In a typical knitting cycle, the positive yarn feed will be dis-engaged for the starting courses--welt, elastic yarn and start of rib. It will be engaged during the knitting of the leg with graduations in quality by changes in the speed control ratio. The positive feed is dis-engaged for the knitting of the heel but is re-engaged while the foot is knitted. The positive feed is finally dis-engaged for knitting of the tow and the press-off leading to the next sock.
On completion of one sock and the start of the next sock the count of the courses or cylinder revolutions must be re-set. This is achieved by a `RE-SET` switch 35 operated by the knitting machine at the end of a knitting cycle and which supplies a re-set signal to the counter 33. If the knitting machine is halted a `STOP` switch 36 supplies a stop signal to input E of the control unit 24 which results in the positive feed drive also stopping. Alternatively or additionally the stop signal is supplied to the drive control 28 and drive unit 34, the latter preferably deselecting positive feed. For setting-up purposes the operator is also able to hold the count of the counter 33, so that the machine quality is not periodically changed. This is achieved by manual operation of a `HOLD` switch 37.
A separate arm (dropper) of each of the positive feed units 3 and 4 senses the yarn integrity and in the case of yarn breakage, closes the corresponding stop switch to energize a common relay the contacts 39 of which open to operate the stop motion associated with the cylinder drive to stop the knitting machine. The positive feed units have a local indication by lamp of the yarn breakage, with a local re-set button by which the relay 38 can be de-energized to allow the knitting machine to re-start.
The memory M is of EPROM type and information can be entered into the stored data table 31 by a hand-held terminal 40 comprising a keypad which enables the quality and positive feed selection to be set for pre-defined revolutions of the machine cylinder 20. The terminal provides a digital indication 41 of the stage of knitting of the current garment, and it is of plug-in type so that the same terminal can be used for the programming of a number of knitting machines, say up to 10 machines.
In addition to the improved quality of knitting provided by the invention, the independent motor drive of the pin wheel mechanism provides marked installation advantages. Thus the mechanism can be installed in any convenient location, near to or far from the knitting machine. It can be fitted in the traditional position above the machine, or on a fixed creel frame or free-standing creel some distance away from the machine.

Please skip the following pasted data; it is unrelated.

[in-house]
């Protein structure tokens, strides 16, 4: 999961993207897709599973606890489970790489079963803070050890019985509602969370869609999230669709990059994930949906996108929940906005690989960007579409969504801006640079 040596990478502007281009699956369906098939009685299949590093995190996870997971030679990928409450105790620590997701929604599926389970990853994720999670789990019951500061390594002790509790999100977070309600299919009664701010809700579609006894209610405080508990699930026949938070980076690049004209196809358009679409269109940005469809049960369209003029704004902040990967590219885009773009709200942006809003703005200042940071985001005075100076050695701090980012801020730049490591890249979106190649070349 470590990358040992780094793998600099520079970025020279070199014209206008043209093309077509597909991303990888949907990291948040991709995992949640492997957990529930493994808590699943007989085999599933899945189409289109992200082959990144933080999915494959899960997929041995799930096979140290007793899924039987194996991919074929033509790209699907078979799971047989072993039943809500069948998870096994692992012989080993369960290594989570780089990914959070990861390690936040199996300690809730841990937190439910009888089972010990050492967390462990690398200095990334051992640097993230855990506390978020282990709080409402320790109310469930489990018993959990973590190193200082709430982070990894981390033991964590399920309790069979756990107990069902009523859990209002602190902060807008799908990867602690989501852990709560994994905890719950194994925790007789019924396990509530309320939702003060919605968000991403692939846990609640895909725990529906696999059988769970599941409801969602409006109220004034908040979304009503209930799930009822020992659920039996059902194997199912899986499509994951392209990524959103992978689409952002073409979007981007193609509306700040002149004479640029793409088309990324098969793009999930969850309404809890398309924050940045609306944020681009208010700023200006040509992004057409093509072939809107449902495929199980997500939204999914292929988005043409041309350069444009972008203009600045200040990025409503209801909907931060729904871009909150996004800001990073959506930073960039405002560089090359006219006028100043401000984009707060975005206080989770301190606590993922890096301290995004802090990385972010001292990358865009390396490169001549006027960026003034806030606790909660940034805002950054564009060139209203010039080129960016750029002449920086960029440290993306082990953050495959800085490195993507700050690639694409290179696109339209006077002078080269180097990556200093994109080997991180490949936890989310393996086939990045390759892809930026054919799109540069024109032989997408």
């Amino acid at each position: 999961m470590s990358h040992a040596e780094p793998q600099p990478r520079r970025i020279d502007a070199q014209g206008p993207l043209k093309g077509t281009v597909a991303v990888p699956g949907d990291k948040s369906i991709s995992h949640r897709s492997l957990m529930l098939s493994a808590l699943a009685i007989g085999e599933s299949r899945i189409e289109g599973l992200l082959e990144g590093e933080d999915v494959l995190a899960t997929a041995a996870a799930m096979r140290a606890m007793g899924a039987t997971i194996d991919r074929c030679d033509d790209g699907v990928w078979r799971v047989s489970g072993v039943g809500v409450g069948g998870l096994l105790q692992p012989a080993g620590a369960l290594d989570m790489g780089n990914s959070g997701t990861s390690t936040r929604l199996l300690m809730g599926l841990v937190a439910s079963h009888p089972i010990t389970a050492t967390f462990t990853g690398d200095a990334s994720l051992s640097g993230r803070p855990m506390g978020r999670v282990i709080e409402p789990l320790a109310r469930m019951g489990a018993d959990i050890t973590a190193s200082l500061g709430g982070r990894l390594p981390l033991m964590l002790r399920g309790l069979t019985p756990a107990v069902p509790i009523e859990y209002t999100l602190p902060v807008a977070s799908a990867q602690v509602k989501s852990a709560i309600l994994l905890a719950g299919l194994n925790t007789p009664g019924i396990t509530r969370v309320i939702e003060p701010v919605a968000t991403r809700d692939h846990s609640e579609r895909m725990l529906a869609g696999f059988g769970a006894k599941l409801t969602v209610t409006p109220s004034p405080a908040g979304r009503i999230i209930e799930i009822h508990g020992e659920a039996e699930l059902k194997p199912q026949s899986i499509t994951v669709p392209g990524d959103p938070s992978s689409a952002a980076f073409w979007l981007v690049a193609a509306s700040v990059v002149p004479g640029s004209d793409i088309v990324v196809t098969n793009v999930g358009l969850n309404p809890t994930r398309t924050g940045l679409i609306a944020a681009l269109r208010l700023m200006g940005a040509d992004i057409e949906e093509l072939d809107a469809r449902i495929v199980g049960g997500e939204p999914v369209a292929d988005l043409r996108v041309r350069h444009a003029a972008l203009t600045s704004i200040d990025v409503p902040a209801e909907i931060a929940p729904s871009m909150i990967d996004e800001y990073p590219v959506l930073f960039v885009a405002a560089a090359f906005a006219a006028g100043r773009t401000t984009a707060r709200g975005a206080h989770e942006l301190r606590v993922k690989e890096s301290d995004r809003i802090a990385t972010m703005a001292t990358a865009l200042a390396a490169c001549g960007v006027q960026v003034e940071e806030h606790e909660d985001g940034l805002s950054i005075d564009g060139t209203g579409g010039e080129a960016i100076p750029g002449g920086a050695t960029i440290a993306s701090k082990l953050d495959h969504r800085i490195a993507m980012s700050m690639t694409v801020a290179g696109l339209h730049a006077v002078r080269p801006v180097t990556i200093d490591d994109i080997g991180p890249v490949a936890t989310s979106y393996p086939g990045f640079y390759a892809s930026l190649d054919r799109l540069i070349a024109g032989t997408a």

The software utilised in the present control system is of a simple nature and its main function is limited to counting the cylinder pulses and retrieving from the stored information the appropriate speed ratio, including the code for positive feed de-selection. Its other function is associated with the hand-held terminal permitting entry and display of the speed ratio graduations. The software function is extendible to embrace the speed control currently carried out by the hardware, and the control of positive feed selection is extendible from the single channel presently provided to two channels as standard and with provision for a total of six channels. The solenoid drive unit 34 has further outputs, in addition to the output shown connected in FIG. 3, and space is provided on the circuit board in the housing 32 for additional relays in the event of an extension of up to six outputs.
The described embodiment utilising separate processor and memory devices is preferred as providing adequate memory which will, in particular, allow for future enhancements. The alternative use of a single-chip microprocessor incorporating programme memory and variable memory on the processor device would in general provide insufficient memory capacity. Provision is made in the present memory M to store positive feed selections on up to six independent outputs, to allow for future enhancement, and to extend to more than one speed ratio to allow different feed tapes to be driven independently at different speed ratios. In that case the independently driven quality wheels of each feed unit need not be of adjustable diameter.
In addition to the 3-digit display of the cylinder pulse count at 41, the terminal 40 has a 3-digit display 42 which displays the yarn speed in engineering units of metres per revolution. Indicator lights show which of the various positive feed unit solenoids is activated, and the 10-key pad has six function keys with the function of each such key being boldly marked thereon. Numeric use of the keys is activated by using the `zero` key as a shift key.
Use of the positive feed control provided by the invention provides the ability to create consistency of yarn input over a batch of machines which is a valuable production aid in addition to the other benefits gained. For example, 48 separate 2 feed sock machines can be controlled with the same benefits and accuracy as achieved with a large diameter circular knitting machine when fitted with positive feed to retain consistency over all its 96 feeds.